Monique Montfroy is a photographer and new media artist based on the Gold Coast. Monique completed a Bachelor of Digital Media majoring in Photo Media in 2014 at Queensland College of Art, Griffith University. In 2015 her body of work ‘Bois to Men’ [2014] was shortlisted for the National Photographic Portrait Prize at the National Portrait Gallery in Canberra and she was awarded a scholarship to complete her Honours study from the Association of Australian Decorative and Fine Arts Societies (ADFAS). Monique aims for her images to make an impact on society, to tell stories and shed light on concepts and issues that are not commonly spoken about in mainstream media. Her current work explores notions of identity on the Gold Coast through portraiture, documentary and street photography. Millan Pintos-Lopez completed a BA Visual Arts (Hons) at Australian National University Art School, Canberra, in 2015, majoring in Printmedia and Drawing. Millan has been the recipient of an EASS (Emerging Artists Support Scheme), the Ampersand Duck Residency, Canberra Mentoring Program with mentor Peter Vandermark, and awards from Cox Architecture, Canberra Museum and Art Gallery. Millan has completed residencies at the University of Hawaii’s print department and the Buenos Aires at Proyecto Ace Sub30 Residency program. Millan currently works as a Technical Officer at Megalo Print Studio + Gallery in Canberra. His recent work explores humanity’s irrational desire for a rational existence in an unpredictable universe employing printmaking, painting, installation and sculpture, his works examine points of convergence between contemporary art and modernism, with its links to advertising and propaganda, design and architecture. Claudia De Salvo is an emerging mixed media and installation artist based in both Brisbane and the Gold Coast. In 2014 she completed her bachelor of Fine Art at the Queensland College of Art, majoring in interdisciplinary sculpture, and she is currently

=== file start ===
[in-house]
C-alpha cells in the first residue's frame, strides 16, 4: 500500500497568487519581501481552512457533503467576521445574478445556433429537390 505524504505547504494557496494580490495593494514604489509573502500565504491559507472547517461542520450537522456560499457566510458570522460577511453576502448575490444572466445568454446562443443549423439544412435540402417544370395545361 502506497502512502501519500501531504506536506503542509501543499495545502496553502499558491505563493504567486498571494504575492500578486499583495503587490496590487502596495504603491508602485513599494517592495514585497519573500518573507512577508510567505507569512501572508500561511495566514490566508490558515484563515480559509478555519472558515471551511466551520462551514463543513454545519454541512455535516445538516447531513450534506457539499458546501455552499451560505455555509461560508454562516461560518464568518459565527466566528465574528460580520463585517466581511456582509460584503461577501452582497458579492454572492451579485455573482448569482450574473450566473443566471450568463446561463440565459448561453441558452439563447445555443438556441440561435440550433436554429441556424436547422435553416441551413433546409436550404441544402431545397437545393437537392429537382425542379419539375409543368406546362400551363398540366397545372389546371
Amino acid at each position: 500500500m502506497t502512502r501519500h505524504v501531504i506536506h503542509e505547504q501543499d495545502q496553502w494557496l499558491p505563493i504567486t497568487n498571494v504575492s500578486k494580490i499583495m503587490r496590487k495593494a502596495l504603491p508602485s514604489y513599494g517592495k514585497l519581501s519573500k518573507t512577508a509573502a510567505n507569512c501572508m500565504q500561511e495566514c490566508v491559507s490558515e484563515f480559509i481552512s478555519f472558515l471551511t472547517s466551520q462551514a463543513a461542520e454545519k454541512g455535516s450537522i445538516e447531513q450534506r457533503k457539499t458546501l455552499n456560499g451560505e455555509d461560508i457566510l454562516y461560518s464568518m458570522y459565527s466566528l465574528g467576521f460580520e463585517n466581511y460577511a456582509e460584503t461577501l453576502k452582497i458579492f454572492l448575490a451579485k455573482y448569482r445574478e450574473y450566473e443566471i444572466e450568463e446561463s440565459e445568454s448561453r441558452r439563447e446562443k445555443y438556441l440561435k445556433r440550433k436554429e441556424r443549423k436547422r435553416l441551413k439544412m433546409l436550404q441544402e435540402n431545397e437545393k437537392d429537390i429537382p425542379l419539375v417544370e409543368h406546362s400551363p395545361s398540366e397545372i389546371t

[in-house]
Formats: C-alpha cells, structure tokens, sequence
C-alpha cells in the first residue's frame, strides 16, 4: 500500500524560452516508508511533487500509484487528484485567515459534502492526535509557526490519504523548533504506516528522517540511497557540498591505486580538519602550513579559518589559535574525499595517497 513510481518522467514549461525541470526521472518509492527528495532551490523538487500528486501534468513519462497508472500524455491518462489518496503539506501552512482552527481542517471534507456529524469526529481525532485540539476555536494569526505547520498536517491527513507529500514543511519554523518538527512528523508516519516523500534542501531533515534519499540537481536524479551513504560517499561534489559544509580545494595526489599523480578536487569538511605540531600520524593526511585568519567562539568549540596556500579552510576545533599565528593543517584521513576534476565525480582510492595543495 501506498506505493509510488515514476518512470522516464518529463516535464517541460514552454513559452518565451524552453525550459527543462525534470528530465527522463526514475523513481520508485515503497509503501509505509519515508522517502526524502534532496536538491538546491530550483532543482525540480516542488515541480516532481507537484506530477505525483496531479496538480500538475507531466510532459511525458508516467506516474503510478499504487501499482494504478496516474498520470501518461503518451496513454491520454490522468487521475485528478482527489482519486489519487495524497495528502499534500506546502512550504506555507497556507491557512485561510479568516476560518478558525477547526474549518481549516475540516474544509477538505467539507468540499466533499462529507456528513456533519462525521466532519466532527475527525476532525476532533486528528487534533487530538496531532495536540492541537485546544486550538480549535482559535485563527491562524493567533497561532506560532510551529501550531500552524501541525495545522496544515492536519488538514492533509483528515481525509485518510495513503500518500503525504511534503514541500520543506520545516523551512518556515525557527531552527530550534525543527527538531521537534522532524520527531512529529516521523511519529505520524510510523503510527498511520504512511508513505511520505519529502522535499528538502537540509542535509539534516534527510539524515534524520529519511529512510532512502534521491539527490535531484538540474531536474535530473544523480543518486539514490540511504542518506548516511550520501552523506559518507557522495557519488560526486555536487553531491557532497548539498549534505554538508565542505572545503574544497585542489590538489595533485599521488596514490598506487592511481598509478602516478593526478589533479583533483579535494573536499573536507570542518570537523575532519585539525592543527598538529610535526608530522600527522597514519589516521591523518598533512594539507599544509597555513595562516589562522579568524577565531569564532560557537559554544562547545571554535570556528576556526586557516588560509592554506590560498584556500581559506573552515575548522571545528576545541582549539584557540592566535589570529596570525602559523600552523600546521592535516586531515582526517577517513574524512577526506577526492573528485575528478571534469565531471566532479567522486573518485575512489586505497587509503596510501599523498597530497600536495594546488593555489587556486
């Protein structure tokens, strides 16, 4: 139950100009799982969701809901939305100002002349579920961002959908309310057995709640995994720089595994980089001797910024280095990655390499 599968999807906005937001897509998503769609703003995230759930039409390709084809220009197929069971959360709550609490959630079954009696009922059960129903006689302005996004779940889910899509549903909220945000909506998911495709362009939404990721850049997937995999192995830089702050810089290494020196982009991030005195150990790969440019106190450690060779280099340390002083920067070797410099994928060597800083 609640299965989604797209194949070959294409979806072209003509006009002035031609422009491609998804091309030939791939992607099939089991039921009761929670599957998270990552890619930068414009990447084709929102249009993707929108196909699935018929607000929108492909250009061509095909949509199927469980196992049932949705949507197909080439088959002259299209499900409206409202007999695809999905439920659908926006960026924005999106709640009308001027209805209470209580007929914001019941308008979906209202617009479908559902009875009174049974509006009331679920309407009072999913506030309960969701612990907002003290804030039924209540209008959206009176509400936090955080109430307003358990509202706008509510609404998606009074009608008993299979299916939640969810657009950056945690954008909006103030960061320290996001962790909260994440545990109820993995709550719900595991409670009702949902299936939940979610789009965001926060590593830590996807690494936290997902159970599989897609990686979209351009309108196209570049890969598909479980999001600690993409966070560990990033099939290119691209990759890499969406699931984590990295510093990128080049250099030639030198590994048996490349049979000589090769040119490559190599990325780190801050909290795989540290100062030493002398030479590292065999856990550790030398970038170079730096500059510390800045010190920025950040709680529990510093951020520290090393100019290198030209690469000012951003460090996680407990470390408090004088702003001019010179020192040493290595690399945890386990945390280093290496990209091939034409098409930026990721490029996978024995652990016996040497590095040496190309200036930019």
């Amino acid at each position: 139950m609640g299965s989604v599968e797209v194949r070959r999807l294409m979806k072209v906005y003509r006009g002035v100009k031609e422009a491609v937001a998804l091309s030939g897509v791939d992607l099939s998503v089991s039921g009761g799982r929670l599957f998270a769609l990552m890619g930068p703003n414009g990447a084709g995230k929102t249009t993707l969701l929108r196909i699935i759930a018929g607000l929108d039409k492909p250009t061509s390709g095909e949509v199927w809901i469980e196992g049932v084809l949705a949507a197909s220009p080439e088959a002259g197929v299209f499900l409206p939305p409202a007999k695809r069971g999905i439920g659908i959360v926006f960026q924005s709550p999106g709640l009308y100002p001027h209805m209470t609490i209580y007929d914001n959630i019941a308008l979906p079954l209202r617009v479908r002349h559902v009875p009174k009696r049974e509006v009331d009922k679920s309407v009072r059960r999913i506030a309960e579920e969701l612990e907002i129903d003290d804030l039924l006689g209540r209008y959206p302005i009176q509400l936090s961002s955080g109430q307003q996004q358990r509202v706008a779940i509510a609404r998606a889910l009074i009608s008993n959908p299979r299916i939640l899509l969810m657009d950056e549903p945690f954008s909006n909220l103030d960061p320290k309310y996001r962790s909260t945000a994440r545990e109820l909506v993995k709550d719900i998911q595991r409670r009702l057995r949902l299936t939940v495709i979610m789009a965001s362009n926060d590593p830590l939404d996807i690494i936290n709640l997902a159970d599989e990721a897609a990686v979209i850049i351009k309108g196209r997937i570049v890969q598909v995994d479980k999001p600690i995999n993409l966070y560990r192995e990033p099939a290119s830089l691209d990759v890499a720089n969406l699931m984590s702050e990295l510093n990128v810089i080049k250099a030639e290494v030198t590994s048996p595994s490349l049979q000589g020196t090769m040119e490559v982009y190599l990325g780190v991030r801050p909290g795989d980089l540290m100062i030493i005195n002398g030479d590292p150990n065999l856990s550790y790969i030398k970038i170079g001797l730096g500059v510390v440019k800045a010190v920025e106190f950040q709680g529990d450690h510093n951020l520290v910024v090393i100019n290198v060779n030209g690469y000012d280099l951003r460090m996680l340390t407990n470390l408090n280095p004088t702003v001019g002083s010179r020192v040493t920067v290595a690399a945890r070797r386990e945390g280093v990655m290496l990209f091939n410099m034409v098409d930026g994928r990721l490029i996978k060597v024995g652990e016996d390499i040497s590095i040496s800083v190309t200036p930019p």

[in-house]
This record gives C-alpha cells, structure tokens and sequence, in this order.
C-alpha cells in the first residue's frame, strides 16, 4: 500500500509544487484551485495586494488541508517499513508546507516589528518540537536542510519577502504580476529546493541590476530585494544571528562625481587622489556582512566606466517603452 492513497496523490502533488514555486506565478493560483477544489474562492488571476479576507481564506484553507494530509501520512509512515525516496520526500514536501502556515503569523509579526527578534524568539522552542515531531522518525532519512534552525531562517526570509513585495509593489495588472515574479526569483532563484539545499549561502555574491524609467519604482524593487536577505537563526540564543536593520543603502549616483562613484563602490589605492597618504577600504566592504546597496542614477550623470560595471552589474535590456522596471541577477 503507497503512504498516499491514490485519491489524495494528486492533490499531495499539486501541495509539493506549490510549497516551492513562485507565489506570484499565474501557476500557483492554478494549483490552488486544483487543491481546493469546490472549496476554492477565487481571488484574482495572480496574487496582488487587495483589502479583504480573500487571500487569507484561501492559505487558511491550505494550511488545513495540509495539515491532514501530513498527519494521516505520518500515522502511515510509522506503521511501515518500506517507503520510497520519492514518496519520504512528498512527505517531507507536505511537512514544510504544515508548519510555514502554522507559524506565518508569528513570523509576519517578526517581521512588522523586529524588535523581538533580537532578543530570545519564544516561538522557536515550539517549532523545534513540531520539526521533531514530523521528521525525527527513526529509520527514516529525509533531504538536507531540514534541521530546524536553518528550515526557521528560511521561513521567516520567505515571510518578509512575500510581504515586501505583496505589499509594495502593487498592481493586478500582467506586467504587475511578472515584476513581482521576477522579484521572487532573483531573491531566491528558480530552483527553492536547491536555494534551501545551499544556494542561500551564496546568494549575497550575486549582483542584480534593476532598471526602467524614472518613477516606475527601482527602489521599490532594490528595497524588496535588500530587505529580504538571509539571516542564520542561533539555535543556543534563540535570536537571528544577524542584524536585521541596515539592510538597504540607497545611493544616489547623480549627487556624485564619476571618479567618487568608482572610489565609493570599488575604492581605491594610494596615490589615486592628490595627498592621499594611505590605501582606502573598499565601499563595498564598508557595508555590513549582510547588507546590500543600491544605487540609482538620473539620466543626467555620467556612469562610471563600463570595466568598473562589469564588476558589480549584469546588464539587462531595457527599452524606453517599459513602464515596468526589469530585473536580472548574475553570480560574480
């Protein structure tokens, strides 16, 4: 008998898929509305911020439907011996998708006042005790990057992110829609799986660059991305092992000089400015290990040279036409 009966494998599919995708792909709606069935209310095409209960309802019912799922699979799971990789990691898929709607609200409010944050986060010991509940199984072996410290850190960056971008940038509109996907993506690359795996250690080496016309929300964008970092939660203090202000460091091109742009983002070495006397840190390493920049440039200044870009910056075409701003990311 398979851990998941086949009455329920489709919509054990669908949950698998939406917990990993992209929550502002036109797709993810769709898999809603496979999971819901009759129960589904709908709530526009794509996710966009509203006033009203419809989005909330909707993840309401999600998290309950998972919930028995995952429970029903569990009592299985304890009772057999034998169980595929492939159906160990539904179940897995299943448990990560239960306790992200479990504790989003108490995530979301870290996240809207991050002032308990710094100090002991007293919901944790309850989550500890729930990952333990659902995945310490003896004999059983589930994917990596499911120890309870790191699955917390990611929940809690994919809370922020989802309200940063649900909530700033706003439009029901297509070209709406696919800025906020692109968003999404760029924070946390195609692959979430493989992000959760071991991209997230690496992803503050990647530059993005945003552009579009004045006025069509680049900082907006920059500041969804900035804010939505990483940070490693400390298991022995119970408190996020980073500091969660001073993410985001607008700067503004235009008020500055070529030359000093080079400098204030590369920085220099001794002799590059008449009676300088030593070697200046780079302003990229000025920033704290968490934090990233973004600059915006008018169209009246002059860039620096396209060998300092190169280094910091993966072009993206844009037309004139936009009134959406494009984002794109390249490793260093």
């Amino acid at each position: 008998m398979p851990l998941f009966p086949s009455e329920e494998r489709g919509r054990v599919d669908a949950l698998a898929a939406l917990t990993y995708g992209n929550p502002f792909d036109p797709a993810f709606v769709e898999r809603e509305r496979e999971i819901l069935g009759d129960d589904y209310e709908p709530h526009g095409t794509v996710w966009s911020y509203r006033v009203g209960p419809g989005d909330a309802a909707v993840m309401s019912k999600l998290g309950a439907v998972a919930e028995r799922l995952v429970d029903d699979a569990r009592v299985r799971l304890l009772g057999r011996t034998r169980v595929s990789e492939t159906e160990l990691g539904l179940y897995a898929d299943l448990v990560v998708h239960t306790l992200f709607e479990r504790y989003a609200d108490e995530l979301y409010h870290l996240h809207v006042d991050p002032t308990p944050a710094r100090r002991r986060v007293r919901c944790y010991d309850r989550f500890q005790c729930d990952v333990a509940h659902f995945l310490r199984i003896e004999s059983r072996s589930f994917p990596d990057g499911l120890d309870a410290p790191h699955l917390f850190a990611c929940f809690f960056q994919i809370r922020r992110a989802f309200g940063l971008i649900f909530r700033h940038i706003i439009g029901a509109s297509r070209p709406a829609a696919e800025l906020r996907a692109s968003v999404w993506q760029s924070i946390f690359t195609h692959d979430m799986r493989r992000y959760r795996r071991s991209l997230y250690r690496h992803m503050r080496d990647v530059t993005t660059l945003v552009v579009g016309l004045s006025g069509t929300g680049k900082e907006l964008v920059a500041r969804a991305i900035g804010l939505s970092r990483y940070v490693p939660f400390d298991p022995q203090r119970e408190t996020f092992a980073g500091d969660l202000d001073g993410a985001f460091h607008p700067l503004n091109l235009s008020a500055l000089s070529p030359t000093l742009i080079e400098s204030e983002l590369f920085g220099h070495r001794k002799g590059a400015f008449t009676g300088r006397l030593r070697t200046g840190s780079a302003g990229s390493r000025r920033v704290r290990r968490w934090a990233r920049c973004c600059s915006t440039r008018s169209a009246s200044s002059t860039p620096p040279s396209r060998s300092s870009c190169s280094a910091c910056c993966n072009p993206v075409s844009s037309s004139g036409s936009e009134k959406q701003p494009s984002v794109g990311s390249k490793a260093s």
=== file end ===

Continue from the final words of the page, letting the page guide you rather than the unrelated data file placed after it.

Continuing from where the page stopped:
undertaking a masters in Creative Production and Arts Management at the Queensland University of Technology. Claudia is interested in space activation and community engagement and remains committed to exploring these ideas within the context of both the gallery and the public sector. Her practice reflects a desire to develop a better understanding of how people interact with physical spaces, and in particular, how our emotional connections to physical spaces are influenced by architecture and the built environment.